Westcreek

The CRA's Westcreek site is 16 miles southwest of Castle Rock at an elevation of 9,200 feet. This site covers downtown Denver, and south down to at least Monument.

We are looking for signal reports from these repeaters!  Please drop a note to cra@w0cra.org with your location, power level, and antenna, and let us know how it sounds.


147.225 -- the 147.225 MHz (input +.600 MHz) W0CRA/R. This repeater is linked full time to145.160 Cheyenne Mountain (Colorado Springs) repeater, and the 145.460 Eldorado Mountain (Boulder) repeater.

The repeater requires a CTCSS tone of 107.2 Hz for access. The repeater transmits a CTCSS tone of 107.2 Hz. You can program your radio to only receive signals with the tone to prevent reception of noise and intermod.

This repeater is comprised of a 40 watt Motorola MTR2000 repeater, an S-COM 7330 repeater controller, a Decibel Products duplexer, and a 6-db antenna mounted approximately 100 feet up the tower omnidirectional pattern. 

Note: Coverage of this repeater is currently limited to Douglas County and southeast side of the Denver Metro area.  We plan to improve the antenna system in 2018!  Use 145.460 for Denver coverage.

IRLP node 3990, Echolink node 347086, and a statewide autopatch are available to members on this repeater.


224.980 -- (temporarily off the air) the 224.980 MHz (input -1.600 MHz) W0CRA/R 1-1/4-meter repeater is linked full time to the 147.225 System. The club's Denver autopatch may be accessed here. Having a 222 repeater linked to a two-meter repeater allows a family member with a Novice-class license to join in the fun on the busy 147.225 System.

The repeater transmits a CTCSS tone of 107.2 Hz. You can program your radio to only receive signals with the tone to prevent reception of noise and intermod.

This repeater is comprised of a GE Mastr II station repeater, a Wacom duplexer and a 9-db antenna mounted 70-feet up a tower with a directional pattern aimed at Denver.


448.425 -- the 448.425 MHz (input -5.000 MHz) W0CRA/R 70-centimeter (UHF) repeater is one of the busiest UHF repeaters in the Denver area with 15 to 20 hours of use every week.  This repeater is linked full time with the Simla 147.105 repeater.  Give it a try!

The repeater requires a CTCSS tone of 107.2 Hz for access. The repeater transmits a CTCSS tone of 107.2 Hz. You can program your radio to only receive signals with the tone to prevent reception of noise and intermod.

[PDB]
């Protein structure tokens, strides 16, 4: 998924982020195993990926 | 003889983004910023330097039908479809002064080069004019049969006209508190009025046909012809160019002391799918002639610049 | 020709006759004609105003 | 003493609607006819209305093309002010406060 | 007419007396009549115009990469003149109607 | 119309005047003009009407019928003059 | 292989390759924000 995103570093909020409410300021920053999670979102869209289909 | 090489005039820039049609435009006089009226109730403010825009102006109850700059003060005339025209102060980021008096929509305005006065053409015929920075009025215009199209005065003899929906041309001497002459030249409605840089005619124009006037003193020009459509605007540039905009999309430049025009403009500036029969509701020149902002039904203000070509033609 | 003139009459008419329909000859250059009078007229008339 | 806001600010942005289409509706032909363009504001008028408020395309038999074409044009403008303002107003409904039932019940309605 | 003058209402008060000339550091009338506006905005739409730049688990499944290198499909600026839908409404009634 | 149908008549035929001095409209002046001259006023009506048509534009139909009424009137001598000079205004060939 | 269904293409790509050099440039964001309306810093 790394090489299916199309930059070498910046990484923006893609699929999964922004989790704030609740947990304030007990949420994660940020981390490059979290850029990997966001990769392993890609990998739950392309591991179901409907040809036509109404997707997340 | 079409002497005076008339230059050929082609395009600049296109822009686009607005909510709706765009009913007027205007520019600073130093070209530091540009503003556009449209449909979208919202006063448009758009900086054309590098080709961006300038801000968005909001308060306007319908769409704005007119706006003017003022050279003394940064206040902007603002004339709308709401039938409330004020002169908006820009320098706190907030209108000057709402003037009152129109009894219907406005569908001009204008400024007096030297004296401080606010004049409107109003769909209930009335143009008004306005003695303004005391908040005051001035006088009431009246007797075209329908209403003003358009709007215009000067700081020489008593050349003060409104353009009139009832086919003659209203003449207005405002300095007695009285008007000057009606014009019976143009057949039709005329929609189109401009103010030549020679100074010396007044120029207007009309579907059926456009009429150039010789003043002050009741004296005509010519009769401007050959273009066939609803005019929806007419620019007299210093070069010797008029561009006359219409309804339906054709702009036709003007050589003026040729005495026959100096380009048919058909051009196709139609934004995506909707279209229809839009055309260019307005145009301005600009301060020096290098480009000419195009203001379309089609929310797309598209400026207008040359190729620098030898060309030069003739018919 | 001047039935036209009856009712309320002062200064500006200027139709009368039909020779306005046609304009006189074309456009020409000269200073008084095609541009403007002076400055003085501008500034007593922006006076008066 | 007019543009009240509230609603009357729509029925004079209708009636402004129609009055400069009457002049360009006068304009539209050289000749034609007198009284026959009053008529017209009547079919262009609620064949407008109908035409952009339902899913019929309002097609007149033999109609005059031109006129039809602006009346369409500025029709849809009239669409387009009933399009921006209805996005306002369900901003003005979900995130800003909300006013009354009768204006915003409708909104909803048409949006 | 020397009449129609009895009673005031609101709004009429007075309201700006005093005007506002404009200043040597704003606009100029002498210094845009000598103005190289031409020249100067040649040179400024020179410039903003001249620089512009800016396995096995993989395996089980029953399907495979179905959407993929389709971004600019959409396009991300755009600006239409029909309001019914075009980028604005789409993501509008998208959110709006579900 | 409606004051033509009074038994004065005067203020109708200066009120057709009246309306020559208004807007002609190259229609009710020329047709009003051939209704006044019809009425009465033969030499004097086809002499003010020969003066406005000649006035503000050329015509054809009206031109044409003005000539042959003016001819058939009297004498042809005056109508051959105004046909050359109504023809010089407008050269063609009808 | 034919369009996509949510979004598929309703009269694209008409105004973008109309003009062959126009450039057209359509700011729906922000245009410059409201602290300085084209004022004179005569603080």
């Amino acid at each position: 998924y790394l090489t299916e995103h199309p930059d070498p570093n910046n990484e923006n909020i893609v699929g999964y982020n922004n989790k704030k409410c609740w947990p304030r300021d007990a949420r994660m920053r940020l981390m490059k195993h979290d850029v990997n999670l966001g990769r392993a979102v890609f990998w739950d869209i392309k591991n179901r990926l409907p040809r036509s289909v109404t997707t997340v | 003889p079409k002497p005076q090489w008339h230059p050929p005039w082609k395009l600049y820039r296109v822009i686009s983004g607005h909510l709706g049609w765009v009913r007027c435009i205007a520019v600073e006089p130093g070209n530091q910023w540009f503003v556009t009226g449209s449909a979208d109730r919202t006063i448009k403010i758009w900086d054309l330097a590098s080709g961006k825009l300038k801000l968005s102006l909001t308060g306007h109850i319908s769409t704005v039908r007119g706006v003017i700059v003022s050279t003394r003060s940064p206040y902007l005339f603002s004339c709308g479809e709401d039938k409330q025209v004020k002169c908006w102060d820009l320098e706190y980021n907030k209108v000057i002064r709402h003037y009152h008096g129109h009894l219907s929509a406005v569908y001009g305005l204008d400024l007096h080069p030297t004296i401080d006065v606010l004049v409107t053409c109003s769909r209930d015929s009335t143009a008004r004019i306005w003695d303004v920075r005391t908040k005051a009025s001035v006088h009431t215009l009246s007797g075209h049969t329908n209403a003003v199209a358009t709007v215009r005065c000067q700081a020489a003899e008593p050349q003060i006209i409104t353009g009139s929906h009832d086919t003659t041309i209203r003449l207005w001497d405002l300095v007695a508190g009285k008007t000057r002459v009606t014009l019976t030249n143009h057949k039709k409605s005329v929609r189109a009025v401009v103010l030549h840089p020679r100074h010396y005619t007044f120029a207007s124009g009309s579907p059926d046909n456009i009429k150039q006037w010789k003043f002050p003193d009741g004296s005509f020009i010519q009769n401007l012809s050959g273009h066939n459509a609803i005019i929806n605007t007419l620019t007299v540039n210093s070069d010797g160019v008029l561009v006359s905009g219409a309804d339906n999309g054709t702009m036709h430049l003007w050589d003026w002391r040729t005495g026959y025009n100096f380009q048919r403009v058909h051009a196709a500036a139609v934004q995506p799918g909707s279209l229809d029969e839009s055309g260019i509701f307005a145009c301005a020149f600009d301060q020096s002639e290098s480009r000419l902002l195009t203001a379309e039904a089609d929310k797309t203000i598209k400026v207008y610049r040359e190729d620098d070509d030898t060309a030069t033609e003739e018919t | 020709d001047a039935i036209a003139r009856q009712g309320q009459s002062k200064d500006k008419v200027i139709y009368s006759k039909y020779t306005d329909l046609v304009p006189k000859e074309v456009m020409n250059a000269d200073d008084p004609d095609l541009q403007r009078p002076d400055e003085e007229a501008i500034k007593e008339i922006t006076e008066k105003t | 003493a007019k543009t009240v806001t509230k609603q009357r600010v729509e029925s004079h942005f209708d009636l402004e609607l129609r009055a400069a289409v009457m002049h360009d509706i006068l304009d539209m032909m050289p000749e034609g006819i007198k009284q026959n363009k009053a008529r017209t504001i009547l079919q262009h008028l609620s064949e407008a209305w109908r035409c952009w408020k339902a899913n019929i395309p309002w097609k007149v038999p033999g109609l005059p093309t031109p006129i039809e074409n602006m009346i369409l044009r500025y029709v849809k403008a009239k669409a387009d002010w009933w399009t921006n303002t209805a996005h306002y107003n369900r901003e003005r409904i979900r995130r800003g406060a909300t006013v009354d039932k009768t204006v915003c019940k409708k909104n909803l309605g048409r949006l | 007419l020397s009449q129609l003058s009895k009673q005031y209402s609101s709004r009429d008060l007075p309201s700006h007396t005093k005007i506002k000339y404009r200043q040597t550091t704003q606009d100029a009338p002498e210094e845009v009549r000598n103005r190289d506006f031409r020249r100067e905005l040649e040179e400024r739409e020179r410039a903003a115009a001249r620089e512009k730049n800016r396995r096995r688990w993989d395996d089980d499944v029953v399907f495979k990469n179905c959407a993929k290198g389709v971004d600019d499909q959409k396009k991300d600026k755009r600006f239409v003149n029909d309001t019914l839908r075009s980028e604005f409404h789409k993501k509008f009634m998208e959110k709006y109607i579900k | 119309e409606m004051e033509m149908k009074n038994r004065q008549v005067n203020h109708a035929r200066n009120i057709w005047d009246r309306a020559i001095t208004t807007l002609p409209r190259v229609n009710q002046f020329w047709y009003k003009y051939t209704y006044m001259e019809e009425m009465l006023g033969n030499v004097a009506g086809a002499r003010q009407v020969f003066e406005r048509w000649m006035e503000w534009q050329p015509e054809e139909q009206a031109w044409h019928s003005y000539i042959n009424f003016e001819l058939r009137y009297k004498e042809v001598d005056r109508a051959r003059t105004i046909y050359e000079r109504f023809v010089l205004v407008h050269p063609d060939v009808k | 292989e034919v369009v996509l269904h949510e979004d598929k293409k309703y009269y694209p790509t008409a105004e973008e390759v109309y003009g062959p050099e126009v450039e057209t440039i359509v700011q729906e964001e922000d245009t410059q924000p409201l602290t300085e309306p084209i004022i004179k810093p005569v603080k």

This repeater is comprised of a 100 watt Motorola MTR2000 repeater with an S-COM 7330 controller, a multicoupler and combiner, and a 9-db antenna at the top of the tower with a directional pattern aimed at Denver.


History of the 222 repeater -- The decision to link the 224.980 repeater full time to the 147.225 repeater was prompted for many reasons. First and foremost, the CRA has a "rag-chew" philosophy. Activity on the 222 band in the Denver area was virtually non-existent. Yes, there are other 222 repeaters, but a study showed very little activity on them. Therefore, in keeping with the "busy-is-better" idea, we continuously linked a very busy two-meter repeater to the 222 repeater and, instantly, there is a 222 repeater where someone can go and find activity. This still leaves the other 222 repeaters quiet so a person who likes a quiet repeater can have a choice. An added benefit of the two-meter/222 continuous link is the ability of a Novice class licensed amateur to have a gateway to our two-meter repeater. A family with two-meter equipment having a new Novice class amateur can purchase only one piece of radio gear (a 222 rig) to have the ability to speak with its new amateur. The FCC, due to amateur radio operators requests, passed the Novice enhancement rulings. This is a clear indication to us more amateurs wanted Novices to have voice privileges. The CRA responded with a 222 repeater that is the busiest in the West.

The original 224.980 repeater was built from a Kendecom repeater and controller.  This repeater has since been upgraded to a GE Mastr II station repeater that was converted from VHF.

 

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